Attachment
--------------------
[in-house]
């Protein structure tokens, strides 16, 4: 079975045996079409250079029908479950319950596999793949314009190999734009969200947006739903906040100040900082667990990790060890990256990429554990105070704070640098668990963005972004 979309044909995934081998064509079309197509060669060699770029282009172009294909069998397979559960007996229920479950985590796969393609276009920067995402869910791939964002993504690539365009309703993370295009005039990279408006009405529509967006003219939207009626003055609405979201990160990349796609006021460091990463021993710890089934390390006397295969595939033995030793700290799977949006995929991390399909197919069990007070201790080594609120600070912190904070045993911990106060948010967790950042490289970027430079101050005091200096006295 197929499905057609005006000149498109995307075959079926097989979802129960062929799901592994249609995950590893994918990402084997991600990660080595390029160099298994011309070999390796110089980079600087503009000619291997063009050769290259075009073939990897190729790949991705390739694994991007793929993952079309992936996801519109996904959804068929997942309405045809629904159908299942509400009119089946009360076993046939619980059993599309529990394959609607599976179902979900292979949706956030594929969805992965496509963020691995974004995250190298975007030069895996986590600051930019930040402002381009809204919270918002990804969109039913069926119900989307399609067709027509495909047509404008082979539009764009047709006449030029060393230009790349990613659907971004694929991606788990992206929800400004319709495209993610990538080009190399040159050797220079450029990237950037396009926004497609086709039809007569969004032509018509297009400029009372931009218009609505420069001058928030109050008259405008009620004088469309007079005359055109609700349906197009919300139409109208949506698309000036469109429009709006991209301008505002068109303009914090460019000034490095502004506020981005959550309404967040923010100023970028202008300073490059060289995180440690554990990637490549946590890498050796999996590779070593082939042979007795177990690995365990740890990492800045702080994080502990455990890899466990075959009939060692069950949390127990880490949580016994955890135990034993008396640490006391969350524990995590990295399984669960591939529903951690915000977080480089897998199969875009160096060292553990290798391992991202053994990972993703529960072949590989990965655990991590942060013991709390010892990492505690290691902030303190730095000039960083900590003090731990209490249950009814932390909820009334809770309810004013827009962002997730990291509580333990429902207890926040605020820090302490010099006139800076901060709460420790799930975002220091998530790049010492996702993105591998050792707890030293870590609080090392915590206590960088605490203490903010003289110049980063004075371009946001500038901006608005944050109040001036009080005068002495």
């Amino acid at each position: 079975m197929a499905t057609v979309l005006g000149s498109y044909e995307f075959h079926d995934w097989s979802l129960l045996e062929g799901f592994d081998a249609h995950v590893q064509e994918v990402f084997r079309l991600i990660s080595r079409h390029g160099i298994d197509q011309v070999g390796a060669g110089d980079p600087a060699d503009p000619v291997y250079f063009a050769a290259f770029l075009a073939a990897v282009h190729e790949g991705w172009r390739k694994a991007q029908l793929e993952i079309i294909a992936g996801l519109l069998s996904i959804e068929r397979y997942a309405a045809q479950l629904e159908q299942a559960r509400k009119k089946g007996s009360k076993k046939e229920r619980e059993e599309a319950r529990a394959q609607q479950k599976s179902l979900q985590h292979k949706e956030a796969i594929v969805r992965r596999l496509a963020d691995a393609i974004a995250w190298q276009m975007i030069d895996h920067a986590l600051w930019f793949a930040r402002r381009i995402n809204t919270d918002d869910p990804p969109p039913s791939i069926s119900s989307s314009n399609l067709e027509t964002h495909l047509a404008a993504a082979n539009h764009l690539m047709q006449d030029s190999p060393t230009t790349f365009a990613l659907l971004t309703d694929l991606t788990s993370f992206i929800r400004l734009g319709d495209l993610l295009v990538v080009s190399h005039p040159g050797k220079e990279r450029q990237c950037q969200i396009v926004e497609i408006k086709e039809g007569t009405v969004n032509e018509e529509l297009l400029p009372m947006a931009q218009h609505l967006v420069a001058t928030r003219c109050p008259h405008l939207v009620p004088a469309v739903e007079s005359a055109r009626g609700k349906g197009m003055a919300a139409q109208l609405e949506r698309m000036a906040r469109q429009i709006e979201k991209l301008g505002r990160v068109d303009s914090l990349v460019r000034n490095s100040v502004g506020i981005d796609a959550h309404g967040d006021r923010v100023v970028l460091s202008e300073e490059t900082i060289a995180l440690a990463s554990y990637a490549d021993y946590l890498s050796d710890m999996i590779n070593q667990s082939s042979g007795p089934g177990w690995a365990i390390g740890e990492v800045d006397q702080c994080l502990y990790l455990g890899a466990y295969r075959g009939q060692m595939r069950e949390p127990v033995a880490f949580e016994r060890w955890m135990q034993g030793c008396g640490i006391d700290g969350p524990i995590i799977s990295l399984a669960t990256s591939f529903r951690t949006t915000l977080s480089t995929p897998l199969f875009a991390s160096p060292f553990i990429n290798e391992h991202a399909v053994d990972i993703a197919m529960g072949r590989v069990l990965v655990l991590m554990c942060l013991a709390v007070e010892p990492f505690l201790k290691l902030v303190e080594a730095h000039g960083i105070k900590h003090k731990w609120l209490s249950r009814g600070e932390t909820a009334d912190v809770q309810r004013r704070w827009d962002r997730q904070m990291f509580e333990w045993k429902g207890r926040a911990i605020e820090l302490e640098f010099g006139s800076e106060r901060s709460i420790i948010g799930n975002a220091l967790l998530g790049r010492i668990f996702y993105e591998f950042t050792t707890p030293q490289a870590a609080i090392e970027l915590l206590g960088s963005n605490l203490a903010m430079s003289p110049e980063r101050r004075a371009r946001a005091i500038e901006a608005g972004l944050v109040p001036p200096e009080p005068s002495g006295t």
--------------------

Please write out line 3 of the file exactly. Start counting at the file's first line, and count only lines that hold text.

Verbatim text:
């Amino acid at each position: 079975m197929a499905t057609v979309l005006g000149s498109y044909e995307f075959h079926d995934w097989s979802l129960l045996e062929g799901f592994d081998a249609h995950v590893q064509e994918v990402f084997r079309l991600i990660s080595r079409h390029g160099i298994d197509q011309v070999g390796a060669g110089d980079p600087a060699d503009p000619v291997y250079f063009a050769a290259f770029l075009a073939a990897v282009h190729e790949g991705w172009r390739k694994a991007q029908l793929e993952i079309i294909a992936g996801l519109l069998s996904i959804e068929r397979y997942a309405a045809q479950l629904e159908q299942a559960r509400k009119k089946g007996s009360k076993k046939e229920r619980e059993e599309a319950r529990a394959q609607q479950k599976s179902l979900q985590h292979k949706e956030a796969i594929v969805r992965r596999l496509a963020d691995a393609i974004a995250w190298q276009m975007i030069d895996h920067a986590l600051w930019f793949a930040r402002r381009i995402n809204t919270d918002d869910p990804p969109p039913s791939i069926s119900s989307s314009n399609l067709e027509t964002h495909l047509a404008a993504a082979n539009h764009l690539m047709q006449d030029s190999p060393t230009t790349f365009a990613l659907l971004t309703d694929l991606t788990s993370f992206i929800r400004l734009g319709d495209l993610l295009v990538v080009s190399h005039p040159g050797k220079e990279r450029q990237c950037q969200i396009v926004e497609i408006k086709e039809g007569t009405v969004n032509e018509e529509l297009l400029p009372m947006a931009q218009h609505l967006v420069a001058t928030r003219c109050p008259h405008l939207v009620p004088a469309v739903e007079s005359a055109r009626g609700k349906g197009m003055a919300a139409q109208l609405e949506r698309m000036a906040r469109q429009i709006e979201k991209l301008g505002r990160v068109d303009s914090l990349v460019r000034n490095s100040v502004g506020i981005d796609a959550h309404g967040d006021r923010v100023v970028l460091s202008e300073e490059t900082i060289a995180l440690a990463s554990y990637a490549d021993y946590l890498s050796d710890m999996i590779n070593q667990s082939s042979g007795p089934g177990w690995a365990i390390g740890e990492v800045d006397q702080c994080l502990y990790l455990g890899a466990y295969r075959g009939q060692m595939r069950e949390p127990v033995a880490f949580e016994r060890w955890m135990q034993g030793c008396g640490i006391d700290g969350p524990i995590i799977s990295l399984a669960t990256s591939f529903r951690t949006t915000l977080s480089t995929p897998l199969f875009a991390s160096p060292f553990i990429n290798e391992h991202a399909v053994d990972i993703a197919m529960g072949r590989v069990l990965v655990l991590m554990c942060l013991a709390v007070e010892p990492f505690l201790k290691l902030v303190e080594a730095h000039g960083i105070k900590h003090k731990w609120l209490s249950r009814g600070e932390t909820a009334d912190v809770q309810r004013r704070w827009d962002r997730q904070m990291f509580e333990w045993k429902g207890r926040a911990i605020e820090l302490e640098f010099g006139s800076e106060r901060s709460i420790i948010g799930n975002a220091l967790l998530g790049r010492i668990f996702y993105e591998f950042t050792t707890p030293q490289a870590a609080i090392e970027l915590l206590g960088s963005n605490l203490a903010m430079s003289p110049e980063r101050r004075a371009r946001a005091i500038e901006a608005g972004l944050v109040p001036p200096e009080p005068s002495g006295t």